August 3, 2020

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Archives Sleuths Track Military Valor Theft

Valor Theft
Special Agent David Berry, center, led a team of investigators that tracked down stolen artifacts from the National Archives. Berry is pictured here with Jason Metrick, assistant inspector general for investigations, right, and Chris Naylor, deputy chief operating officer for the National Archives and Records Administration. (National Archives photo)

Morning Coffee is a robust blend of links to news around the internet concerning the Naval Air Station Patuxent River Morning Coffee logoeconomic community. The opinions expressed here do not reflect opinions of the Leader’s owners or staff.

Identity theft and now valor theft: Investigators at the National Archives have taken steps to make their research resources more available to federal and local law enforcement to deal with what they suspect is an uptick in “stolen valor” cases to obtain benefits or loans during the COVID-19 pandemic, reports Military.com The Stolen Valor Act of 2013 makes it a crime punishable by up to one year in jail to make false claims about military service and awards with the intent of seeking monetary gain, employment, or other benefits available to veterans.

Trade groups urge lawmakers to extend the window for reimbursing government contractors for costs related to COVID-19, reports Defense News. The current window is set to close Sept. 30.

In written testimony to Congress, Maj. Adam DeMarco of the Army National Guard says Park Police began the violent clearing of protesters from Lafayette Square last month without apparent provocation or adequate warning to demonstrators, immediately after AG William Barr spoke with Park Police leaders, reports Army Times. “From what I could observe, the demonstrators were behaving peacefully,” when Park Police, the Secret Service, and other, unidentified forces turned on the crowd,” reads Maj. DeMarco’s written testimony.

NASA’s Mars 2020 mission has passed its final review ahead of a July 30 launch that will kick off an ambitious effort to return samples of the red planet to Earth, reports SpaceNews. The launch is scheduled for 7:50 am Eastern July 30.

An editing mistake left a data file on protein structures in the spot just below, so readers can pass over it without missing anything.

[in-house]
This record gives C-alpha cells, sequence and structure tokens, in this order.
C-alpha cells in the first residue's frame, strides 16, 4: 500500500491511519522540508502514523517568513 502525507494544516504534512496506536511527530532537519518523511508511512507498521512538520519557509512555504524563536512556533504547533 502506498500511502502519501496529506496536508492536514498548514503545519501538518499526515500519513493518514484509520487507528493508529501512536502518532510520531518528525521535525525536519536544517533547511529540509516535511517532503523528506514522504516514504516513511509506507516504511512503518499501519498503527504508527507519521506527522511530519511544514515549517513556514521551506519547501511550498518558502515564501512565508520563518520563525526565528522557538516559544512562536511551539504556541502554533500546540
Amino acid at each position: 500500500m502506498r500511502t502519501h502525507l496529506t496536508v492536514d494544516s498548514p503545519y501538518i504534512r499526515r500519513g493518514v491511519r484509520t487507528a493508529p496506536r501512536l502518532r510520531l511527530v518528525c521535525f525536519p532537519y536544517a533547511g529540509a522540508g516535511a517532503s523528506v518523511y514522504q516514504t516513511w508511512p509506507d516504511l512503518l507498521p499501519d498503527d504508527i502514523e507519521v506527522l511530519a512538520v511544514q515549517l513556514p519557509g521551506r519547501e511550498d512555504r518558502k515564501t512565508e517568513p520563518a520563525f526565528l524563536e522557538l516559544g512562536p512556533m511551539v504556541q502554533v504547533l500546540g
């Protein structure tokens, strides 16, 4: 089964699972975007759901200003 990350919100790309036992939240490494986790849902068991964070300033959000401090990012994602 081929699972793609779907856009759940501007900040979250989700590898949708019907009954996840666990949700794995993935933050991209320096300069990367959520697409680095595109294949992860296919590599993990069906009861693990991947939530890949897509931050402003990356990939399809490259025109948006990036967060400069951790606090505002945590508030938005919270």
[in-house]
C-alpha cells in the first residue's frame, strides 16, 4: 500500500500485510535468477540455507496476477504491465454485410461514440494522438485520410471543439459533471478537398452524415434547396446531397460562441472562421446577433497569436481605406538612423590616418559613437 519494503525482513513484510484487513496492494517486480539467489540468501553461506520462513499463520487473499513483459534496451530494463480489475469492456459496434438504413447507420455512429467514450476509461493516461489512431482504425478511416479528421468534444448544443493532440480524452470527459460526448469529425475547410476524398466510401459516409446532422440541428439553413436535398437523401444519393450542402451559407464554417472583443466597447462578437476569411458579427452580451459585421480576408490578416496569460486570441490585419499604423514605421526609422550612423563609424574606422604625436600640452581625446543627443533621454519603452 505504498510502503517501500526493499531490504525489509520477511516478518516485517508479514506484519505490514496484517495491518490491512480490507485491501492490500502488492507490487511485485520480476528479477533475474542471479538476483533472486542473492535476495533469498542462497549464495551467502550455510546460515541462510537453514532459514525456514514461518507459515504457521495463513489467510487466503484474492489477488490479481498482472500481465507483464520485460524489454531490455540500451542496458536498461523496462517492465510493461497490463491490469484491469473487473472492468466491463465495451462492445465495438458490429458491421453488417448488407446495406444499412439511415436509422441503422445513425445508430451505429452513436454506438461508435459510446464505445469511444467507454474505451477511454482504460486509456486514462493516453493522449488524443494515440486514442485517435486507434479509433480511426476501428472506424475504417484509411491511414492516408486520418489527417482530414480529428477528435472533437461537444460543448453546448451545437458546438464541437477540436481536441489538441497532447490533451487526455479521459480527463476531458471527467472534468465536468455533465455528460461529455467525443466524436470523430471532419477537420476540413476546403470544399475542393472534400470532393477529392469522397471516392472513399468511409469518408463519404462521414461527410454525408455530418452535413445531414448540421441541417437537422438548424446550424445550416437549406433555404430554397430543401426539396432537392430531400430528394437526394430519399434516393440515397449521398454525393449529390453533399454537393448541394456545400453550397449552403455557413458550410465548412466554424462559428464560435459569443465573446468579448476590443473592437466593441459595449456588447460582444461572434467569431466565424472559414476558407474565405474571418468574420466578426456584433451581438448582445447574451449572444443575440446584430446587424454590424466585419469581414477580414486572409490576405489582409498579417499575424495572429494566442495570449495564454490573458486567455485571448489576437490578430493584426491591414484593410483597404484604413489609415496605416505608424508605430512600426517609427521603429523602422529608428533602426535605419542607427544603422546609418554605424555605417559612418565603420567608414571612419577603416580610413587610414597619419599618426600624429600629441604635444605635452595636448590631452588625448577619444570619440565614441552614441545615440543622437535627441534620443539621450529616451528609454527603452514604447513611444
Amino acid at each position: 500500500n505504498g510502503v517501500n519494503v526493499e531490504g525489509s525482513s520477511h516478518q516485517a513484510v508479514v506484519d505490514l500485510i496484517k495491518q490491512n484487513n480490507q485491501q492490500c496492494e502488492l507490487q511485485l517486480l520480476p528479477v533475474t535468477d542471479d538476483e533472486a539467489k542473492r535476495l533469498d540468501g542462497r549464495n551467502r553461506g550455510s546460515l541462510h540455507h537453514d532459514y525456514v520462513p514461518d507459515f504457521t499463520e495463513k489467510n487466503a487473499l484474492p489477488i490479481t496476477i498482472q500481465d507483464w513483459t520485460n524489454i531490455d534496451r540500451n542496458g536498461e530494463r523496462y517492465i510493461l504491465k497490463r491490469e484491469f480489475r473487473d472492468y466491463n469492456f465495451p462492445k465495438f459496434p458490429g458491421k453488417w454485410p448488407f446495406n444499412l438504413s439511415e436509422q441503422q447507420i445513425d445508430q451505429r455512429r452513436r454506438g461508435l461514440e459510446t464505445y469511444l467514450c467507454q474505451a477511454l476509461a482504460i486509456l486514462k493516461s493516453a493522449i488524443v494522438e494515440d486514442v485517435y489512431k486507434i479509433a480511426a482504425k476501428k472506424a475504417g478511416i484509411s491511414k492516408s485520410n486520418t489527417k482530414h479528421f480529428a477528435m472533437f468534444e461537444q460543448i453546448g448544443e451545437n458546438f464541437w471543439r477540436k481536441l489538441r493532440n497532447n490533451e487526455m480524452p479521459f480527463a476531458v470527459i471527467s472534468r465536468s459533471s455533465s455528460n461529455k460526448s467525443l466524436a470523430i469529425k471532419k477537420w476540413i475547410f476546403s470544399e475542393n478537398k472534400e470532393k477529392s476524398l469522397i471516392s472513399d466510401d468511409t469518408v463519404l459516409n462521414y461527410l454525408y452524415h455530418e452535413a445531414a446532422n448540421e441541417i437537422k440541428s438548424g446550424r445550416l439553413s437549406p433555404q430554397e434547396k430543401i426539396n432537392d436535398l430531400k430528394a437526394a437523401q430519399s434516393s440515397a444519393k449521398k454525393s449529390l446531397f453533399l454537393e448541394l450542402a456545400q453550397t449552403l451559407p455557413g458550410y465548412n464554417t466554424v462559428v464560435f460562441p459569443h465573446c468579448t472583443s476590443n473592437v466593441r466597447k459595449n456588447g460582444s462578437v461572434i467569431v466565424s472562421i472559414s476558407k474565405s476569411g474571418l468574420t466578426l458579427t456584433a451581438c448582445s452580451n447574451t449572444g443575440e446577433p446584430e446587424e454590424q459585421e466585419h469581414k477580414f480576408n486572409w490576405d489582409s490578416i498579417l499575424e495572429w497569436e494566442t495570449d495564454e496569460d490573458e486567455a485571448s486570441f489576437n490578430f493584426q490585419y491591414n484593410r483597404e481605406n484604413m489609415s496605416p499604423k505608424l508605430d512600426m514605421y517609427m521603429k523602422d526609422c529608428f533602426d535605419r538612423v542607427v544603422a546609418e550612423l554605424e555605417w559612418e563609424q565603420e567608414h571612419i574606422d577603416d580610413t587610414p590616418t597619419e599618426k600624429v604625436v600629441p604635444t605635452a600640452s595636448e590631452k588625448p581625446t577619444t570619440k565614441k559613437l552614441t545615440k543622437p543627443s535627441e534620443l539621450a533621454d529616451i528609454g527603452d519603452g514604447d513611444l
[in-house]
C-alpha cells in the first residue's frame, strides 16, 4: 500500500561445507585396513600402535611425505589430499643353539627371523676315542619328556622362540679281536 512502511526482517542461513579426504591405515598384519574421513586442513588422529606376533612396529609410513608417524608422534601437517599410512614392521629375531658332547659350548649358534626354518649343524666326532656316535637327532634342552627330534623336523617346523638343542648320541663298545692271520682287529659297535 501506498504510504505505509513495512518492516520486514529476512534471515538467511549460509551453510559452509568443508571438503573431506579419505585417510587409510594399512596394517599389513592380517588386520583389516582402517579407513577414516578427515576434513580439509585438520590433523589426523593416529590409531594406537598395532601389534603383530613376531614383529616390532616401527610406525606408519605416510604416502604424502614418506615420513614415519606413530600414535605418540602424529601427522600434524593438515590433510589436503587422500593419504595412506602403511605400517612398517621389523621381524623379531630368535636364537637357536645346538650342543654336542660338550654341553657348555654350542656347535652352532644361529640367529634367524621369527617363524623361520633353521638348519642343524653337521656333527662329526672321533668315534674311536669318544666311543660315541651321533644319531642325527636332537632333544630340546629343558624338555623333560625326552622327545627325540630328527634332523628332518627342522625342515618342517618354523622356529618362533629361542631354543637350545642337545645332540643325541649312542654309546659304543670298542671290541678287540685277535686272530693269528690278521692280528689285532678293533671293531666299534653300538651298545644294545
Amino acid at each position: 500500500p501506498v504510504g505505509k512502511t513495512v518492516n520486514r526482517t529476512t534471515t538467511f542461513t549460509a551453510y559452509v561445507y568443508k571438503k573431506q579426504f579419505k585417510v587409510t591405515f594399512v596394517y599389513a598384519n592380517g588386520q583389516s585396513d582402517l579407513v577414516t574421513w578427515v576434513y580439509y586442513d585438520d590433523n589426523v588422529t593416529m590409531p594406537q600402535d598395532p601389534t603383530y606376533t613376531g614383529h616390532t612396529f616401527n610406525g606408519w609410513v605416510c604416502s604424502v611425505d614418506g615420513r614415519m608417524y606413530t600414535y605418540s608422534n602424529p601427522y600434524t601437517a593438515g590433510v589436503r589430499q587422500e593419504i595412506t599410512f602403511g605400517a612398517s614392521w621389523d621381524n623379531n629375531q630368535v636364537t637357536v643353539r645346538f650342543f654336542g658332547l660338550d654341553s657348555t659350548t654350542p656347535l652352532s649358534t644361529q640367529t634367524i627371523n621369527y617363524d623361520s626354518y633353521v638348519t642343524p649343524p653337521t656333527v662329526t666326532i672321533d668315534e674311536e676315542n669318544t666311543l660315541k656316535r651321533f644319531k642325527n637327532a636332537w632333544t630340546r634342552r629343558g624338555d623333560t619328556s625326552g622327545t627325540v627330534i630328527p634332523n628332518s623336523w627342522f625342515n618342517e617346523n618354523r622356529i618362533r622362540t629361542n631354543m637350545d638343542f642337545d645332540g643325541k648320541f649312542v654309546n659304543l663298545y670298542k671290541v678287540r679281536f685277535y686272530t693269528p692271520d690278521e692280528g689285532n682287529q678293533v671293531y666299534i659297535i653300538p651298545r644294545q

DoD has released guidance regarding the upcoming ban on contracting with companies that use telecommunications equipment made by Huawei and other China-based companies, such as ZTE or Hikvision, reports FCW. In a 15-page memo, DoD outlines what companies and contracting officers must do once the Aug. 13 ban goes into effect.

NASA selects five companies for the potential 10-year, $6 billion re-compete of a contract to provide spacecraft systems, related components and other services to the agency in a faster and more agile manner, reports Washington Technology. Those selected are Ball Aerospace & Technologies Corp., Maxar Technologies, Northrop Grumman, Southwest Research Institute, and Tyvak Nano-Satellite Systems.

 

 

Military contractors linked to the Kremlin have seized control of two of Libya’s largest oil facilities in recent weeks, heightening tensions between Russia and the US over Moscow’s growing footprint in the turbulent North African nation, reports The Wall Street Journal. [Paywall.]

The F/A-18 and EA-18G fleets are now 80% mission-ready, after less than half were able to fly in 2017. The dramatic turn-around involved fixing a single component within the General Electric F414 engine, reports Aviation Week.

A P-8A Poseidon patrol and reconnaissance aircraft had to make an emergency landing at Kadena Air Base, Japan, on July 16, according to officials and Navy records. Navy Times reports the aircraft suffered an engine compressor stall. No personnel were injured and the Poseidon landed safely.

DoD increases health protection requirements in at least 21 bases in recent weeks, particularly across Texas and Florida, as the COVID-19 rate continues to spike among service members, more than doubling in the last month, reports Military Times.

A House amendment to the NDAA forces an examination of emergency medical services at all military bases, following the “very preventable death” of a 20-year-old US soldier in South Korea, according to Florida Congressman Vern Buchanan. In addition to emergency medical shortcomings were training lapses associated with the soldier’s death. The “serious deficiencies and failures” that led to Spc. Nicholas C. Panipinto’s training death need to be addressed, Rep. Buchanan said. His letter referenced a Congressional Research Service report from May 2019 that stated 32% of active-duty military deaths between 2006 and 2018 were the result of training accidents, a number that far outpaces combat deaths.

Iran has moved its mock aircraft carrier — likely for live-fire drills — to the strategic Strait of Hormuz amid heightened tensions between Tehran and the US, reports Military Times. Satellite photographs show an Iranian fast boat speeding toward the mock aircraft carrier, sending waves up in its wake, after a tugboat pulled her out into the strait from the Iranian port city of Bandar Abbas.